How to Enjoy Other People’s Differences (even in your own family)

 

I spent time at my brother’s house this week.

 

We have always been opposites. In fact, everyone who ever knew us growing up would have said so, too. I’m sure the difference in our personalities contributed to our many childhood disagreements. (That’s me pinching him in the picture. While smiling for the camera.)sue

Let me elaborate.

  • He played rough; I played gentle (Well, to a point. I was a certified pincher. Many a wrestling match also ended because I bit him to loose myself from his strong grasp. Not proud of that. Just saying.)
  • He played sports; I played dolls. (He once jammed all my Barbie dolls under their beds, couches, and cabinets of my Barbie house, wadded into uncomfortable balls so I couldn’t find them.)
  • He teased me (once again, the Barbie torture); I took everything seriously. For a joke, he heisted my blue butterfly necklace and hid it in his room; only he couldn’t find it until 3 years later when I was too mature to wear it. I’ve forgiven the poking, tickling, bugs, snakes, whoopie cushions, etc., but I’m apparently still bitter about the necklace. (I did buy it with my own money. On vacation.)
  • He was super messy (hence, the necklace disappearance); I was super neat. (Now we’re both super neat. Crazy how things change.)
  • He went through a green and brown phase (for camouflage purposes); I tried to be stylish (as much as the 70s and 80s and a practical mother would allow). Notice the Native American necklace, also purchased on vacation.
  • He was always late; I was always on time (now the reverse is true).
  • He gave my mother a run for her money; I was a model child (well, other than the biting and pinching thing. And maybe some screeching. And digging in my heels to wear mascara in the 8th grade. It was the 80s, you know–at least I wasn’t wearing blue mascara). Okay, we were both a lot of work for her.

This weekend, my brother asked me how I thought we were different, and surprisingly, I could only recall our similarities. We love our kids and our spouses passionately–we’d rather be with them than anybody else. We value family, loyalty, God, and country. We read voraciously, and we must buy our books. (Borrowing is so much less satisfying.)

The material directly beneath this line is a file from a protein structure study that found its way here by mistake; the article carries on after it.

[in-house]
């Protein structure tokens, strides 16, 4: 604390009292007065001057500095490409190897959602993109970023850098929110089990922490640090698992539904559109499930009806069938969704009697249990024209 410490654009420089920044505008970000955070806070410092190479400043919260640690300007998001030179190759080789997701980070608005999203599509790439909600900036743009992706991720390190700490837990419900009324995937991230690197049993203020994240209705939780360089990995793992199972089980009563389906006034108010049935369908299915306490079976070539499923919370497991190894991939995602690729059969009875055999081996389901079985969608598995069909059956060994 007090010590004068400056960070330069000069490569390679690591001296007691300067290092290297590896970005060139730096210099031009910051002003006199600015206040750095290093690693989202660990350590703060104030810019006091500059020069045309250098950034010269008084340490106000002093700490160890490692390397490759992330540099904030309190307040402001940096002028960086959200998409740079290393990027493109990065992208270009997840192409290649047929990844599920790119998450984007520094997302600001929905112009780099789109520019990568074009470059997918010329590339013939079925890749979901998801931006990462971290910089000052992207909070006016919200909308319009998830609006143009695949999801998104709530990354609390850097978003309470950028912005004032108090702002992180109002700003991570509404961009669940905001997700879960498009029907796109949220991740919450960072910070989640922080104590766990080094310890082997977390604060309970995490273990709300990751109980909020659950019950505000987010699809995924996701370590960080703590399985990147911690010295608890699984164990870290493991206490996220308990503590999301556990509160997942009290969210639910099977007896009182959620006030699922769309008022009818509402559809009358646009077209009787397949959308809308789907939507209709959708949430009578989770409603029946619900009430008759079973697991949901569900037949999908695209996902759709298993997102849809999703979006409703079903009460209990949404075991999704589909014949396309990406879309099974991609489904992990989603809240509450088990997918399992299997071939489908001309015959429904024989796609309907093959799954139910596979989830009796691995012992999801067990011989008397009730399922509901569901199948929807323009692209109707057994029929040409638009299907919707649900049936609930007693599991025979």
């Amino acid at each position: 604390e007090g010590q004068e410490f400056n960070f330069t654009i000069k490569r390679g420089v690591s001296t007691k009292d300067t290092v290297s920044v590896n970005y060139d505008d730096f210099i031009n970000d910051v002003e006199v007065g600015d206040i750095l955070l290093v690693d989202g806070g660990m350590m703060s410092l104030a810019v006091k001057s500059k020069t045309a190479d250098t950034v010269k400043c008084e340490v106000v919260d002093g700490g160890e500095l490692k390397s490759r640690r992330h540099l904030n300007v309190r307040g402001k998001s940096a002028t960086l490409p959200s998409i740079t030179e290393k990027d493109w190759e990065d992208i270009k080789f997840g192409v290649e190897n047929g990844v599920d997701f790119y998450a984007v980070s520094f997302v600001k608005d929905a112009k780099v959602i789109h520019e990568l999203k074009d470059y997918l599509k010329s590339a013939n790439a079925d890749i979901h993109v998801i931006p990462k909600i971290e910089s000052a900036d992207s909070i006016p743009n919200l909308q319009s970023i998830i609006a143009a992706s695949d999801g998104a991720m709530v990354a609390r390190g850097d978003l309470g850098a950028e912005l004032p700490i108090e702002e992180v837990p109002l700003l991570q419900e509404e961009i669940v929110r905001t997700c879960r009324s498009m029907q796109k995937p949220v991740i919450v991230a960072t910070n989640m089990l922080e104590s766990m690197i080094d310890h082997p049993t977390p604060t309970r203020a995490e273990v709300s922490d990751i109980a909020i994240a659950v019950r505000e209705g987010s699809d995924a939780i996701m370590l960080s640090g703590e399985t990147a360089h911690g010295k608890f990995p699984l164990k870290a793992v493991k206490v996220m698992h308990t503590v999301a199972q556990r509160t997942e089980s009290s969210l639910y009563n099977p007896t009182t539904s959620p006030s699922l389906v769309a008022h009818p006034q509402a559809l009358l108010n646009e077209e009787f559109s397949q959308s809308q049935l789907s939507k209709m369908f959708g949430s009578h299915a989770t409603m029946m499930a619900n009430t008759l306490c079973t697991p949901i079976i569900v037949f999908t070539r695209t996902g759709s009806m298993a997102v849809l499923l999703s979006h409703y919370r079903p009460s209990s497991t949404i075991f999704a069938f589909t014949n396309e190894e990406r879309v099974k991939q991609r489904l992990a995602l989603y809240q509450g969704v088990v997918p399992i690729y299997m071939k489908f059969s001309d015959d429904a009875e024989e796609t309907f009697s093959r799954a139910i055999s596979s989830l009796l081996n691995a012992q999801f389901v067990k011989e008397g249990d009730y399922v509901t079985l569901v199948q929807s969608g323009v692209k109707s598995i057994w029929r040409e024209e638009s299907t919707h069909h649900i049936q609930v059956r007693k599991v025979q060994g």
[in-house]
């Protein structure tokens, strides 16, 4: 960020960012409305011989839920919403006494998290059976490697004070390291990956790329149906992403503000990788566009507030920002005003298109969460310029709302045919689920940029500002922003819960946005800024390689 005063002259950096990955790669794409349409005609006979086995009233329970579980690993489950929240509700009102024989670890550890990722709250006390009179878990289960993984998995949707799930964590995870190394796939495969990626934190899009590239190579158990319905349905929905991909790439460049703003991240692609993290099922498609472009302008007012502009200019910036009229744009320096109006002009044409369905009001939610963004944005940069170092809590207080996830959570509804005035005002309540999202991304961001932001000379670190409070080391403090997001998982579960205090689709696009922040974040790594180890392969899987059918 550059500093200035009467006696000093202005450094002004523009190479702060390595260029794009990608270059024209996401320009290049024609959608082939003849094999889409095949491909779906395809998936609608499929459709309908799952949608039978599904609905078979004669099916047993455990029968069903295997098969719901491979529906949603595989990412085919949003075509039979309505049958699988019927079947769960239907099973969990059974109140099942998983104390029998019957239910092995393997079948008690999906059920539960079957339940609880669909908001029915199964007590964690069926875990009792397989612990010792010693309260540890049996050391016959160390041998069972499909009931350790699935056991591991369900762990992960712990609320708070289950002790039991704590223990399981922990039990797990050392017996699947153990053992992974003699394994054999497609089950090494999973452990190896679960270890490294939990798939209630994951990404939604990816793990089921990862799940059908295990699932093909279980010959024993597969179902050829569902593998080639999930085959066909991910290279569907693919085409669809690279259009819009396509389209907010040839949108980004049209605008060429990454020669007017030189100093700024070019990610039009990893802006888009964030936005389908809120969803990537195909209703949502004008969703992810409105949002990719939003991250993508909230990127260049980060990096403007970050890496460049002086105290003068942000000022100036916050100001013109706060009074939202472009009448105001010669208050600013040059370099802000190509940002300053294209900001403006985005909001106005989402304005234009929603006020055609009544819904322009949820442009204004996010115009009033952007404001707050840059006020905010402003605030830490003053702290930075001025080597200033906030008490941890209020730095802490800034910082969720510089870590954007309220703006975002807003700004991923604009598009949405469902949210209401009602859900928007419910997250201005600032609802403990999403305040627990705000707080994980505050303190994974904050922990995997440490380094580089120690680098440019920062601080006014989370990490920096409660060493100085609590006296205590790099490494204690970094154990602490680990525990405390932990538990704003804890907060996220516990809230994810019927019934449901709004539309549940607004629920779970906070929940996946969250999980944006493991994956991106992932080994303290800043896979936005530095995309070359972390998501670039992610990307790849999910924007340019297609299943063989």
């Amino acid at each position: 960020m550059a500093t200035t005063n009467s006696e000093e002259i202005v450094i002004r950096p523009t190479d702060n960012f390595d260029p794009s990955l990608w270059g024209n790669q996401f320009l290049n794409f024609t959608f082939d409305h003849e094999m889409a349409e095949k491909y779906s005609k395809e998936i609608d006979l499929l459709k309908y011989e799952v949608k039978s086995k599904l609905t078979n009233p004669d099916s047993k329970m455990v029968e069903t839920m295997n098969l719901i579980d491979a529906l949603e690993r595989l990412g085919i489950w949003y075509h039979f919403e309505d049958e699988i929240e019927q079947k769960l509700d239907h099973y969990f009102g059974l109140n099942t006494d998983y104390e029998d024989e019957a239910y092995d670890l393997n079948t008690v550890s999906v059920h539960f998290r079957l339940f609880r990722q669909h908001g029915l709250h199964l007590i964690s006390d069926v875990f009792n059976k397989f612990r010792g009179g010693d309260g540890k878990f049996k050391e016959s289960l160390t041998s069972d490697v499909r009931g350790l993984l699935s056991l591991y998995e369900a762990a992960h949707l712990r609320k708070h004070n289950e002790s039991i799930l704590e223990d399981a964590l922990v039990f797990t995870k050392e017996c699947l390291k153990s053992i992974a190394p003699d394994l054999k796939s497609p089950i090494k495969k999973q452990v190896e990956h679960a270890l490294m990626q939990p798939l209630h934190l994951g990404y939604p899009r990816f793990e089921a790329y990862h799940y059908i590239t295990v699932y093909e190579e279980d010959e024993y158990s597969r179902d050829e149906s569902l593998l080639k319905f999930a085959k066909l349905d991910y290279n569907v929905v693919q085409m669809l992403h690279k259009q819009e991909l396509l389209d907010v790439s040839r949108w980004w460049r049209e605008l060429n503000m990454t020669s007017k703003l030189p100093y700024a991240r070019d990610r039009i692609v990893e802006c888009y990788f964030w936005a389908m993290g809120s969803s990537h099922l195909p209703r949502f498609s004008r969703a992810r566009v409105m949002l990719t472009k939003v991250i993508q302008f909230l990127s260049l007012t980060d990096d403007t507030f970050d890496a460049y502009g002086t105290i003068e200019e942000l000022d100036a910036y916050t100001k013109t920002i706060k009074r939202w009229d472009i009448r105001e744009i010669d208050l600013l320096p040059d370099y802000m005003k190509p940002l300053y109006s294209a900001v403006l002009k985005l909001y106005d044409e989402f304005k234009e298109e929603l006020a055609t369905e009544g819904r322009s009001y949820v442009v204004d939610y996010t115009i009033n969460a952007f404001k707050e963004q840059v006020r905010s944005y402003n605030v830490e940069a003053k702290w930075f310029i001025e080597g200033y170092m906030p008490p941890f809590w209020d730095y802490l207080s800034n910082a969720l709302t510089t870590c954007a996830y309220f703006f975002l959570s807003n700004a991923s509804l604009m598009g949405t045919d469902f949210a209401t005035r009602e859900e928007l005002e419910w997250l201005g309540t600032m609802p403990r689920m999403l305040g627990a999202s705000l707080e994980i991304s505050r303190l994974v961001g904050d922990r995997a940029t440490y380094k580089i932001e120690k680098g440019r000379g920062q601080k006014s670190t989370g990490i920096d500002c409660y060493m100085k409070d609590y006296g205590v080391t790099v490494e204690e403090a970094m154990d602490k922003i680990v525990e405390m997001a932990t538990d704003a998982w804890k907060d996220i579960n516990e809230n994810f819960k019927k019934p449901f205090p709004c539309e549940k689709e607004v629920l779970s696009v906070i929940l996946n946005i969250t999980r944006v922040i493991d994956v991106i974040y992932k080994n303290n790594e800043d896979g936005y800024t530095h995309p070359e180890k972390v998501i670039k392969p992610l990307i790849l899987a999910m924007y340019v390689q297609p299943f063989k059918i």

We love to travel and learn. We’re both competitive, and we love playing games (fortunately, having kids cured us both of needing to beat each other). We both love being outdoors, although his insatiable appetite for nature supersedes mine. We both want to take care of our mother. We both make her laugh, hold her hand, and take her for walks. We both kiss her even when she doesn’t want to be kissed.

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I think we’ve learned as adults what we failed to learn as kids–that our differing perspectives can work together for a common good. We can’t ignore each other as adults because we both share our mom’s care and everything that goes with it. We enjoy each other’s spouses and kids. We must consider other perspectives, or else everyone loses.

It makes me wonder why so many siblings spend their lives disliking and avoiding each other, just because they’re completely different. (Of course, they are. Everyone who has more than one kid knows that siblings are opposites.)  Many people let varying perspectives cause arguments over inheritance and paternal care and vacations and family functions. Why can’t we look for agreement, even when we disagree?

History. Maybe that’s the problem–so many people have shared histories that hurt, histories they don’t want to remember. I get it. My brother and I share our dad’s death and our mom’s grief. Even there we find similarity and difference. But talking about it gives us another point of connection.

We won’t see eye-to-eye on everything, but our interactions are better when we respect our differences rather than seek uniformity. If there’s one place people should feel grace and respect for their uniqueness, it ought to be within their own families. And what would happen if we gave grace (i.e. overlooking differences and annoyances and choosing to love) at work or at church? What would happen to those difficult relationships?

Here’s my free advice for the day, from someone who’s done it wrong more than she’s done it right:

Find similarities with your family members and cherish them. Give grace. (Grace always costs the giver, but it yields rich rewards for everyone involved.)

If you dwell on your differences, you will go crazy (’cause the other person might not ever change). Joy is a choice, after all. (And family is not.)

Sue Schlesman

Visit Sue @susanwalleyschlesman.com

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Sue Schlesman

Sue Schlesman is a Christian writer, teacher, and speaker. Her blogs, Bible studies, fiction, and non-fiction reach a wide audience. You can find her philosophizing about life, education, family, and Jesus at www.susanwalleyschlesman.com and www.7prayersthatwork.com or email her for speaking opportunities at sueschlesman@gmail.com.

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